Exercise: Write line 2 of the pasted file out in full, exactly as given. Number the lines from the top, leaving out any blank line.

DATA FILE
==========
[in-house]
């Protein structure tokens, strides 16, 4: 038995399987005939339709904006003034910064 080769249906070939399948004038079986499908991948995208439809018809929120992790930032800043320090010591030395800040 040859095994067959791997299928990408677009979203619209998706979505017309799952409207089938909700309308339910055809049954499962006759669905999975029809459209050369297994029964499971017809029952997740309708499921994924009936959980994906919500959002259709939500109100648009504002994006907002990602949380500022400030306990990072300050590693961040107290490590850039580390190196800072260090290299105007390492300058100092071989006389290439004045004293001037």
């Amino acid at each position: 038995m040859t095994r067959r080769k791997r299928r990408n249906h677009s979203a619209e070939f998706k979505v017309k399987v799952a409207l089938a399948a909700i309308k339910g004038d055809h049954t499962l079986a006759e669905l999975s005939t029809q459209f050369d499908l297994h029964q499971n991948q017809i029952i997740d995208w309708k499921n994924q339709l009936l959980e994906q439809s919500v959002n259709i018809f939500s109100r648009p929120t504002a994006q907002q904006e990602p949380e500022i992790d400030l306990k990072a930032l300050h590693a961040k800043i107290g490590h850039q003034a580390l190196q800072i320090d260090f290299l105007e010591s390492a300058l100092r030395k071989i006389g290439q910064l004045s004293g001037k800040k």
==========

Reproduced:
């Protein structure tokens, strides 16, 4: 038995399987005939339709904006003034910064 080769249906070939399948004038079986499908991948995208439809018809929120992790930032800043320090010591030395800040 040859095994067959791997299928990408677009979203619209998706979505017309799952409207089938909700309308339910055809049954499962006759669905999975029809459209050369297994029964499971017809029952997740309708499921994924009936959980994906919500959002259709939500109100648009504002994006907002990602949380500022400030306990990072300050590693961040107290490590850039580390190196800072260090290299105007390492300058100092071989006389290439004045004293001037």